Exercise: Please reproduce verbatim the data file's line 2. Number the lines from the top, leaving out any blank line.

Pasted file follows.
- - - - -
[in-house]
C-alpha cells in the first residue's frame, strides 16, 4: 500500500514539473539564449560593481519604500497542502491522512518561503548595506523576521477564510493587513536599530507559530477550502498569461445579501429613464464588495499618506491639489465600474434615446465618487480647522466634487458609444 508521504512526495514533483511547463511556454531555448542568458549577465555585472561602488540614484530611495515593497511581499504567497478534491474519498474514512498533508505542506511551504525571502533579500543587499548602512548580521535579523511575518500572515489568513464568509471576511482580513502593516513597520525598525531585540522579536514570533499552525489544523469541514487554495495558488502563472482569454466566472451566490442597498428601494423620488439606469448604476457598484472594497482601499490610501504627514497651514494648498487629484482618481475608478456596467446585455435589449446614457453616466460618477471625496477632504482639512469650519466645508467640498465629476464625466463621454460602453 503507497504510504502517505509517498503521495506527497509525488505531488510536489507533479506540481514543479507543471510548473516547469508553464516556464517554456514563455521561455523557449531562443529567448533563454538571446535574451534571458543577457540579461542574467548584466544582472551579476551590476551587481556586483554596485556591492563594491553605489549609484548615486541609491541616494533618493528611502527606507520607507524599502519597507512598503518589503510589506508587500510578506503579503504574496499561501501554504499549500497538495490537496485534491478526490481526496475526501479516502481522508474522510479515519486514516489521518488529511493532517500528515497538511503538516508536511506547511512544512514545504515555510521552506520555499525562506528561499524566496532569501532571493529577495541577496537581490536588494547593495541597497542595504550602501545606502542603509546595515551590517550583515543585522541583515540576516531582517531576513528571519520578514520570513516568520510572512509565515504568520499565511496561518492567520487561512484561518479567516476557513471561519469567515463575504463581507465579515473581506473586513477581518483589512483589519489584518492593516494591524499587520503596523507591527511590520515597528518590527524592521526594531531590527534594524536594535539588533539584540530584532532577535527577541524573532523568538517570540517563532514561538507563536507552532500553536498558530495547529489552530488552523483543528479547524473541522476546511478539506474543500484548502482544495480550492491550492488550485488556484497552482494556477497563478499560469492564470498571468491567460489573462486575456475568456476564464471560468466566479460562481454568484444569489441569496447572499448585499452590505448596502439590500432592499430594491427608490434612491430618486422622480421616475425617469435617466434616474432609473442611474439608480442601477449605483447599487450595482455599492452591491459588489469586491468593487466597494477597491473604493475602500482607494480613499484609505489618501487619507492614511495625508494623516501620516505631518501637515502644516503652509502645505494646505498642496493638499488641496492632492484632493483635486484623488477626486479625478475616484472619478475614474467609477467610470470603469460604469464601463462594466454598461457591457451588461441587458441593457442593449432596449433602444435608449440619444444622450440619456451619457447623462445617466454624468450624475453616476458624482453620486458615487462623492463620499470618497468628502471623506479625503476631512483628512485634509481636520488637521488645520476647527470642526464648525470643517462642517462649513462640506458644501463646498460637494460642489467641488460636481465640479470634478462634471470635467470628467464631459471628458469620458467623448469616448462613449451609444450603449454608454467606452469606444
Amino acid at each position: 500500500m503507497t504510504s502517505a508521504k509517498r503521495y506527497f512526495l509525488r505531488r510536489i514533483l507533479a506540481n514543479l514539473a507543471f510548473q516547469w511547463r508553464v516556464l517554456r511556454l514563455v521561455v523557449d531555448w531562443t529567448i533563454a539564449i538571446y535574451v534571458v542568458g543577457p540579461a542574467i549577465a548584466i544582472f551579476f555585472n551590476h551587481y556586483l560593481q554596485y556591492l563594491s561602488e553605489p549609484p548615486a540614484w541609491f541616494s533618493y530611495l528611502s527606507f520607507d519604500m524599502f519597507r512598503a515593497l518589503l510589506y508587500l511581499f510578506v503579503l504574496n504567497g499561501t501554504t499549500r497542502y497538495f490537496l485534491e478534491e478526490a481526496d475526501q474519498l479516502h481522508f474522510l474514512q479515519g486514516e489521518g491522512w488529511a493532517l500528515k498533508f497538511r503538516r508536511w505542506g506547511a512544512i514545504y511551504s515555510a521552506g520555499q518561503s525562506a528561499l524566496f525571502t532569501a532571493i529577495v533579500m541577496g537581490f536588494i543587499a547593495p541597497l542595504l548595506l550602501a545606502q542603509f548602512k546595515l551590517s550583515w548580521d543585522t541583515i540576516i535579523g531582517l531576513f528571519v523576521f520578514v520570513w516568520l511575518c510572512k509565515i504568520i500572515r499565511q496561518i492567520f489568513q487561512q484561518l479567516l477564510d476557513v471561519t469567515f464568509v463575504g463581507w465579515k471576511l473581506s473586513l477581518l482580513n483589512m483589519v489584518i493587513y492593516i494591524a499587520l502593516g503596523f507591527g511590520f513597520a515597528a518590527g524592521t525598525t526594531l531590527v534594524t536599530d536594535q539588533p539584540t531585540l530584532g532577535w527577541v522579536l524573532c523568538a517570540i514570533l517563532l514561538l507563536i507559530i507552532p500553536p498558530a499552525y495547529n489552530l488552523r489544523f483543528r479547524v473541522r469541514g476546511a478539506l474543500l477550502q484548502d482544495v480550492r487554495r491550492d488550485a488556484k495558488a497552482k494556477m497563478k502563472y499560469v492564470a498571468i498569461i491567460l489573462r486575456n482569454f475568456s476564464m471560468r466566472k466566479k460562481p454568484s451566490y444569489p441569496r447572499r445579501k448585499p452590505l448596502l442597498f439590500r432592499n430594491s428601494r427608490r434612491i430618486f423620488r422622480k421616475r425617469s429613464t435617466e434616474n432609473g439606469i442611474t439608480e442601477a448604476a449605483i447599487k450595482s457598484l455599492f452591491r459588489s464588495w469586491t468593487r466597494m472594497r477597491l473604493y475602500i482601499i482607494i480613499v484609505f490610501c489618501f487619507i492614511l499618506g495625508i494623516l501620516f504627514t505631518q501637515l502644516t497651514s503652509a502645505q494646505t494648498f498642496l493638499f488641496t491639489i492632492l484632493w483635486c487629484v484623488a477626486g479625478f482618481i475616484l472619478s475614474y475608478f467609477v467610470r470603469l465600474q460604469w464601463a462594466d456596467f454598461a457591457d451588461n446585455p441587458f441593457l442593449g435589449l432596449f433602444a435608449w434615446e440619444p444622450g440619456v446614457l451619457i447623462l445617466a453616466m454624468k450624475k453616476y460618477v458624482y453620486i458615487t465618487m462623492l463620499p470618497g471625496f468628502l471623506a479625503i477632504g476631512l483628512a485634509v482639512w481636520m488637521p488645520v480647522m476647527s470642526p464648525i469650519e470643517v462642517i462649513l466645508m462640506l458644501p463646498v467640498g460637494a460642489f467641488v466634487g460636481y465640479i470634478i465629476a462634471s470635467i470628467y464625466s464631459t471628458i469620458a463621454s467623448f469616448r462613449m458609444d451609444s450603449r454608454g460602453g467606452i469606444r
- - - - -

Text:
C-alpha cells in the first residue's frame, strides 16, 4: 500500500514539473539564449560593481519604500497542502491522512518561503548595506523576521477564510493587513536599530507559530477550502498569461445579501429613464464588495499618506491639489465600474434615446465618487480647522466634487458609444 508521504512526495514533483511547463511556454531555448542568458549577465555585472561602488540614484530611495515593497511581499504567497478534491474519498474514512498533508505542506511551504525571502533579500543587499548602512548580521535579523511575518500572515489568513464568509471576511482580513502593516513597520525598525531585540522579536514570533499552525489544523469541514487554495495558488502563472482569454466566472451566490442597498428601494423620488439606469448604476457598484472594497482601499490610501504627514497651514494648498487629484482618481475608478456596467446585455435589449446614457453616466460618477471625496477632504482639512469650519466645508467640498465629476464625466463621454460602453 503507497504510504502517505509517498503521495506527497509525488505531488510536489507533479506540481514543479507543471510548473516547469508553464516556464517554456514563455521561455523557449531562443529567448533563454538571446535574451534571458543577457540579461542574467548584466544582472551579476551590476551587481556586483554596485556591492563594491553605489549609484548615486541609491541616494533618493528611502527606507520607507524599502519597507512598503518589503510589506508587500510578506503579503504574496499561501501554504499549500497538495490537496485534491478526490481526496475526501479516502481522508474522510479515519486514516489521518488529511493532517500528515497538511503538516508536511506547511512544512514545504515555510521552506520555499525562506528561499524566496532569501532571493529577495541577496537581490536588494547593495541597497542595504550602501545606502542603509546595515551590517550583515543585522541583515540576516531582517531576513528571519520578514520570513516568520510572512509565515504568520499565511496561518492567520487561512484561518479567516476557513471561519469567515463575504463581507465579515473581506473586513477581518483589512483589519489584518492593516494591524499587520503596523507591527511590520515597528518590527524592521526594531531590527534594524536594535539588533539584540530584532532577535527577541524573532523568538517570540517563532514561538507563536507552532500553536498558530495547529489552530488552523483543528479547524473541522476546511478539506474543500484548502482544495480550492491550492488550485488556484497552482494556477497563478499560469492564470498571468491567460489573462486575456475568456476564464471560468466566479460562481454568484444569489441569496447572499448585499452590505448596502439590500432592499430594491427608490434612491430618486422622480421616475425617469435617466434616474432609473442611474439608480442601477449605483447599487450595482455599492452591491459588489469586491468593487466597494477597491473604493475602500482607494480613499484609505489618501487619507492614511495625508494623516501620516505631518501637515502644516503652509502645505494646505498642496493638499488641496492632492484632493483635486484623488477626486479625478475616484472619478475614474467609477467610470470603469460604469464601463462594466454598461457591457451588461441587458441593457442593449432596449433602444435608449440619444444622450440619456451619457447623462445617466454624468450624475453616476458624482453620486458615487462623492463620499470618497468628502471623506479625503476631512483628512485634509481636520488637521488645520476647527470642526464648525470643517462642517462649513462640506458644501463646498460637494460642489467641488460636481465640479470634478462634471470635467470628467464631459471628458469620458467623448469616448462613449451609444450603449454608454467606452469606444